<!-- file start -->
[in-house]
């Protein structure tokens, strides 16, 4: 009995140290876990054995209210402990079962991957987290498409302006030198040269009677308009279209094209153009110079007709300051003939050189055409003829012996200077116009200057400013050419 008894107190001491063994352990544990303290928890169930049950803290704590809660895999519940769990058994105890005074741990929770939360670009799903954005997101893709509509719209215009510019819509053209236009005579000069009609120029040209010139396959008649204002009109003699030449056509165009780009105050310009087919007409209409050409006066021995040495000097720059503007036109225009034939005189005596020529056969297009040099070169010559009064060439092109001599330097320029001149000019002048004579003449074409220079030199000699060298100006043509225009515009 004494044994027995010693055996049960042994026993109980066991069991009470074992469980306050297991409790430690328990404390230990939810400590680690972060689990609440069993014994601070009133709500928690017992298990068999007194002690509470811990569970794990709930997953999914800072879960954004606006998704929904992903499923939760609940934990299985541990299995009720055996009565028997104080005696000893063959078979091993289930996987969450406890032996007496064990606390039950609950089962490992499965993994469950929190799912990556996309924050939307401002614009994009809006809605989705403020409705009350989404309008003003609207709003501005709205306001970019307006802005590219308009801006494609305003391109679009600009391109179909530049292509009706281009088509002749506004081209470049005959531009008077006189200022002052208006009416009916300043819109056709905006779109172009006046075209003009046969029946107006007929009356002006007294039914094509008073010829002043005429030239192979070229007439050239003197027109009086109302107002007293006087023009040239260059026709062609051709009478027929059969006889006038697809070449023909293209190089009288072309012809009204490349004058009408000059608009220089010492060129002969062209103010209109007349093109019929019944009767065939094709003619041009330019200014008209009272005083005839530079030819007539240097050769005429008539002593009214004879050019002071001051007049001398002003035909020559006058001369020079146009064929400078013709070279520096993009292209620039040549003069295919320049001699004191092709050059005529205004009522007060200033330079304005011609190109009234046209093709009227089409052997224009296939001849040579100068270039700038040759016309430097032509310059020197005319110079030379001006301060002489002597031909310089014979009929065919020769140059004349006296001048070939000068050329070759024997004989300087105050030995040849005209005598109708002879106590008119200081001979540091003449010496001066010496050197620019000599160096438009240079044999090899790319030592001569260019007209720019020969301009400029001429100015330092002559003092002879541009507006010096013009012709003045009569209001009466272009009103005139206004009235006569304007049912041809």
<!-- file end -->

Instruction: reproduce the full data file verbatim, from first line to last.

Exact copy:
[in-house]
């Protein structure tokens, strides 16, 4: 009995140290876990054995209210402990079962991957987290498409302006030198040269009677308009279209094209153009110079007709300051003939050189055409003829012996200077116009200057400013050419 008894107190001491063994352990544990303290928890169930049950803290704590809660895999519940769990058994105890005074741990929770939360670009799903954005997101893709509509719209215009510019819509053209236009005579000069009609120029040209010139396959008649204002009109003699030449056509165009780009105050310009087919007409209409050409006066021995040495000097720059503007036109225009034939005189005596020529056969297009040099070169010559009064060439092109001599330097320029001149000019002048004579003449074409220079030199000699060298100006043509225009515009 004494044994027995010693055996049960042994026993109980066991069991009470074992469980306050297991409790430690328990404390230990939810400590680690972060689990609440069993014994601070009133709500928690017992298990068999007194002690509470811990569970794990709930997953999914800072879960954004606006998704929904992903499923939760609940934990299985541990299995009720055996009565028997104080005696000893063959078979091993289930996987969450406890032996007496064990606390039950609950089962490992499965993994469950929190799912990556996309924050939307401002614009994009809006809605989705403020409705009350989404309008003003609207709003501005709205306001970019307006802005590219308009801006494609305003391109679009600009391109179909530049292509009706281009088509002749506004081209470049005959531009008077006189200022002052208006009416009916300043819109056709905006779109172009006046075209003009046969029946107006007929009356002006007294039914094509008073010829002043005429030239192979070229007439050239003197027109009086109302107002007293006087023009040239260059026709062609051709009478027929059969006889006038697809070449023909293209190089009288072309012809009204490349004058009408000059608009220089010492060129002969062209103010209109007349093109019929019944009767065939094709003619041009330019200014008209009272005083005839530079030819007539240097050769005429008539002593009214004879050019002071001051007049001398002003035909020559006058001369020079146009064929400078013709070279520096993009292209620039040549003069295919320049001699004191092709050059005529205004009522007060200033330079304005011609190109009234046209093709009227089409052997224009296939001849040579100068270039700038040759016309430097032509310059020197005319110079030379001006301060002489002597031909310089014979009929065919020769140059004349006296001048070939000068050329070759024997004989300087105050030995040849005209005598109708002879106590008119200081001979540091003449010496001066010496050197620019000599160096438009240079044999090899790319030592001569260019007209720019020969301009400029001429100015330092002559003092002879541009507006010096013009012709003045009569209001009466272009009103005139206004009235006569304007049912041809």